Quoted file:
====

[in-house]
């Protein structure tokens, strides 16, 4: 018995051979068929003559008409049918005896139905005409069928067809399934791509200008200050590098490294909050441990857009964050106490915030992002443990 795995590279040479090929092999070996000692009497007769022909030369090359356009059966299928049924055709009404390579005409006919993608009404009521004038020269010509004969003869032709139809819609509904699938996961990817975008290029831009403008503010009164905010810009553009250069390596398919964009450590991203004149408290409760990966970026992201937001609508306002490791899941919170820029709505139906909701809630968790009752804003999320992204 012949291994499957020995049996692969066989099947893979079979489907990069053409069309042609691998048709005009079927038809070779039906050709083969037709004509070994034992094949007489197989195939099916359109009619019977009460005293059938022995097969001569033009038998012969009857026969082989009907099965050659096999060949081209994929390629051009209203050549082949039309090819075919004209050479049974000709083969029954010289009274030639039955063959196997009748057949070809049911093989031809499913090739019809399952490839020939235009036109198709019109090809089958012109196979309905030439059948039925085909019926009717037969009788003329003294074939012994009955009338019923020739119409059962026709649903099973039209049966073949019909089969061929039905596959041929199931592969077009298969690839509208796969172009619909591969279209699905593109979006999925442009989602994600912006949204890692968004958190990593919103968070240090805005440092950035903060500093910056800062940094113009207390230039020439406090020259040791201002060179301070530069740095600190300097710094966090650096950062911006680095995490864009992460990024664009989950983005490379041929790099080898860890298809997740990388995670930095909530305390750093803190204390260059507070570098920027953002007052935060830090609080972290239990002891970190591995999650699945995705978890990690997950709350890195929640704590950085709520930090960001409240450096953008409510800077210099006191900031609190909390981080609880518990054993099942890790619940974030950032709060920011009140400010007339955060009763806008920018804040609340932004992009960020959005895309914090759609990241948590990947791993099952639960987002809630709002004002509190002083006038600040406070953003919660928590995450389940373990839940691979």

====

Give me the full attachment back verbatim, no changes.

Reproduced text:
[in-house]
């Protein structure tokens, strides 16, 4: 018995051979068929003559008409049918005896139905005409069928067809399934791509200008200050590098490294909050441990857009964050106490915030992002443990 795995590279040479090929092999070996000692009497007769022909030369090359356009059966299928049924055709009404390579005409006919993608009404009521004038020269010509004969003869032709139809819609509904699938996961990817975008290029831009403008503010009164905010810009553009250069390596398919964009450590991203004149408290409760990966970026992201937001609508306002490791899941919170820029709505139906909701809630968790009752804003999320992204 012949291994499957020995049996692969066989099947893979079979489907990069053409069309042609691998048709005009079927038809070779039906050709083969037709004509070994034992094949007489197989195939099916359109009619019977009460005293059938022995097969001569033009038998012969009857026969082989009907099965050659096999060949081209994929390629051009209203050549082949039309090819075919004209050479049974000709083969029954010289009274030639039955063959196997009748057949070809049911093989031809499913090739019809399952490839020939235009036109198709019109090809089958012109196979309905030439059948039925085909019926009717037969009788003329003294074939012994009955009338019923020739119409059962026709649903099973039209049966073949019909089969061929039905596959041929199931592969077009298969690839509208796969172009619909591969279209699905593109979006999925442009989602994600912006949204890692968004958190990593919103968070240090805005440092950035903060500093910056800062940094113009207390230039020439406090020259040791201002060179301070530069740095600190300097710094966090650096950062911006680095995490864009992460990024664009989950983005490379041929790099080898860890298809997740990388995670930095909530305390750093803190204390260059507070570098920027953002007052935060830090609080972290239990002891970190591995999650699945995705978890990690997950709350890195929640704590950085709520930090960001409240450096953008409510800077210099006191900031609190909390981080609880518990054993099942890790619940974030950032709060920011009140400010007339955060009763806008920018804040609340932004992009960020959005895309914090759609990241948590990947791993099952639960987002809630709002004002509190002083006038600040406070953003919660928590995450389940373990839940691979």